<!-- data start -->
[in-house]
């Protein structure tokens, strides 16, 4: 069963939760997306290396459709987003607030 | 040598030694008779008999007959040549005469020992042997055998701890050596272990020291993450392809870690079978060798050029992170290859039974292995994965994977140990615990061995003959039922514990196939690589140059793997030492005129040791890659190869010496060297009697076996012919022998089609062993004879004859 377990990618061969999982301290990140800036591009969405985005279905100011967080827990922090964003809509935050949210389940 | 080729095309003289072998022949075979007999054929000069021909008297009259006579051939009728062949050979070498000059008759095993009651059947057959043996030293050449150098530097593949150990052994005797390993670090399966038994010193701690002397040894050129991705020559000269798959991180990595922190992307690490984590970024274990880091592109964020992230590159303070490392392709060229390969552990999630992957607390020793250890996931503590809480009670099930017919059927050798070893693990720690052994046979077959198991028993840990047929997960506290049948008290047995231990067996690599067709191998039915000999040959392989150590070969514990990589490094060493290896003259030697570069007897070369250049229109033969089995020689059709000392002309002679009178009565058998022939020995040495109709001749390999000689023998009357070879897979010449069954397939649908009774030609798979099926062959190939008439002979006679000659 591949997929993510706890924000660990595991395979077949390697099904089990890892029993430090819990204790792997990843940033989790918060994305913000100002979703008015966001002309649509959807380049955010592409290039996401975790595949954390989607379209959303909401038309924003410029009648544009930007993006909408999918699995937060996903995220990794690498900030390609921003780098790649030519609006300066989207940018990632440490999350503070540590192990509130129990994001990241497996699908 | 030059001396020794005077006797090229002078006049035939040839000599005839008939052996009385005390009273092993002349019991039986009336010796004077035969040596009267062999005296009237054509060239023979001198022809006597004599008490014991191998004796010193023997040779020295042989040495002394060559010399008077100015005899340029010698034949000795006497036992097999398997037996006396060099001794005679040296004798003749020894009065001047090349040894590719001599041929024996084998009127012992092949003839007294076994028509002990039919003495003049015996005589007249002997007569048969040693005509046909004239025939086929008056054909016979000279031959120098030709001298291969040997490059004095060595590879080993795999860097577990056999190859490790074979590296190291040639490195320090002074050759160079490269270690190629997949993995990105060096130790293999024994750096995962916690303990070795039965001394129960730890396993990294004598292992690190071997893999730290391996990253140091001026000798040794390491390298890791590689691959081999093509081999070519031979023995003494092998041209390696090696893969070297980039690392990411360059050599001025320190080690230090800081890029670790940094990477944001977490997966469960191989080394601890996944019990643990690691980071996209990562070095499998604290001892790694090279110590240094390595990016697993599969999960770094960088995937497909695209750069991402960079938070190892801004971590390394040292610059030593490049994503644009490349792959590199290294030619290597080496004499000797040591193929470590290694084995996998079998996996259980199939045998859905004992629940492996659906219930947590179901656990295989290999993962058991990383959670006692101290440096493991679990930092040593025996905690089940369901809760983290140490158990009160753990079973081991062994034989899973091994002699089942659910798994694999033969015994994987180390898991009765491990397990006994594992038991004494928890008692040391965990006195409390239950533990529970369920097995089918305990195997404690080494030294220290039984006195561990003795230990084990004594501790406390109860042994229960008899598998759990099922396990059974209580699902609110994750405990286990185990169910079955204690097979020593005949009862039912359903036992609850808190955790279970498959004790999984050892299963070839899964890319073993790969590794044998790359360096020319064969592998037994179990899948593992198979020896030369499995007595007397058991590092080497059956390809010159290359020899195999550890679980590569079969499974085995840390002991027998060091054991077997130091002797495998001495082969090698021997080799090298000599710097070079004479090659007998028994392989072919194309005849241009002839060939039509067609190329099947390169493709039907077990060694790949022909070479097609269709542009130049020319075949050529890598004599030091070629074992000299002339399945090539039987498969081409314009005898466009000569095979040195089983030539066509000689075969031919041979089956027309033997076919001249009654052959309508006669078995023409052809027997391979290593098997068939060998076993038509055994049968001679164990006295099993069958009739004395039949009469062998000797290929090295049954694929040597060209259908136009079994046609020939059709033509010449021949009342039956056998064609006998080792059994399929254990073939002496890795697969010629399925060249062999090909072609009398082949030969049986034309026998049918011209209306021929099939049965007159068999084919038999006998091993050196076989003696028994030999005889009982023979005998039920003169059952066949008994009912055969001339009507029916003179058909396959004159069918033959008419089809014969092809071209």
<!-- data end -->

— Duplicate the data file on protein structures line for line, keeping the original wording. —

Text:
[in-house]
């Protein structure tokens, strides 16, 4: 069963939760997306290396459709987003607030 | 040598030694008779008999007959040549005469020992042997055998701890050596272990020291993450392809870690079978060798050029992170290859039974292995994965994977140990615990061995003959039922514990196939690589140059793997030492005129040791890659190869010496060297009697076996012919022998089609062993004879004859 377990990618061969999982301290990140800036591009969405985005279905100011967080827990922090964003809509935050949210389940 | 080729095309003289072998022949075979007999054929000069021909008297009259006579051939009728062949050979070498000059008759095993009651059947057959043996030293050449150098530097593949150990052994005797390993670090399966038994010193701690002397040894050129991705020559000269798959991180990595922190992307690490984590970024274990880091592109964020992230590159303070490392392709060229390969552990999630992957607390020793250890996931503590809480009670099930017919059927050798070893693990720690052994046979077959198991028993840990047929997960506290049948008290047995231990067996690599067709191998039915000999040959392989150590070969514990990589490094060493290896003259030697570069007897070369250049229109033969089995020689059709000392002309002679009178009565058998022939020995040495109709001749390999000689023998009357070879897979010449069954397939649908009774030609798979099926062959190939008439002979006679000659 591949997929993510706890924000660990595991395979077949390697099904089990890892029993430090819990204790792997990843940033989790918060994305913000100002979703008015966001002309649509959807380049955010592409290039996401975790595949954390989607379209959303909401038309924003410029009648544009930007993006909408999918699995937060996903995220990794690498900030390609921003780098790649030519609006300066989207940018990632440490999350503070540590192990509130129990994001990241497996699908 | 030059001396020794005077006797090229002078006049035939040839000599005839008939052996009385005390009273092993002349019991039986009336010796004077035969040596009267062999005296009237054509060239023979001198022809006597004599008490014991191998004796010193023997040779020295042989040495002394060559010399008077100015005899340029010698034949000795006497036992097999398997037996006396060099001794005679040296004798003749020894009065001047090349040894590719001599041929024996084998009127012992092949003839007294076994028509002990039919003495003049015996005589007249002997007569048969040693005509046909004239025939086929008056054909016979000279031959120098030709001298291969040997490059004095060595590879080993795999860097577990056999190859490790074979590296190291040639490195320090002074050759160079490269270690190629997949993995990105060096130790293999024994750096995962916690303990070795039965001394129960730890396993990294004598292992690190071997893999730290391996990253140091001026000798040794390491390298890791590689691959081999093509081999070519031979023995003494092998041209390696090696893969070297980039690392990411360059050599001025320190080690230090800081890029670790940094990477944001977490997966469960191989080394601890996944019990643990690691980071996209990562070095499998604290001892790694090279110590240094390595990016697993599969999960770094960088995937497909695209750069991402960079938070190892801004971590390394040292610059030593490049994503644009490349792959590199290294030619290597080496004499000797040591193929470590290694084995996998079998996996259980199939045998859905004992629940492996659906219930947590179901656990295989290999993962058991990383959670006692101290440096493991679990930092040593025996905690089940369901809760983290140490158990009160753990079973081991062994034989899973091994002699089942659910798994694999033969015994994987180390898991009765491990397990006994594992038991004494928890008692040391965990006195409390239950533990529970369920097995089918305990195997404690080494030294220290039984006195561990003795230990084990004594501790406390109860042994229960008899598998759990099922396990059974209580699902609110994750405990286990185990169910079955204690097979020593005949009862039912359903036992609850808190955790279970498959004790999984050892299963070839899964890319073993790969590794044998790359360096020319064969592998037994179990899948593992198979020896030369499995007595007397058991590092080497059956390809010159290359020899195999550890679980590569079969499974085995840390002991027998060091054991077997130091002797495998001495082969090698021997080799090298000599710097070079004479090659007998028994392989072919194309005849241009002839060939039509067609190329099947390169493709039907077990060694790949022909070479097609269709542009130049020319075949050529890598004599030091070629074992000299002339399945090539039987498969081409314009005898466009000569095979040195089983030539066509000689075969031919041979089956027309033997076919001249009654052959309508006669078995023409052809027997391979290593098997068939060998076993038509055994049968001679164990006295099993069958009739004395039949009469062998000797290929090295049954694929040597060209259908136009079994046609020939059709033509010449021949009342039956056998064609006998080792059994399929254990073939002496890795697969010629399925060249062999090909072609009398082949030969049986034309026998049918011209209306021929099939049965007159068999084919038999006998091993050196076989003696028994030999005889009982023979005998039920003169059952066949008994009912055969001339009507029916003179058909396959004159069918033959008419089809014969092809071209």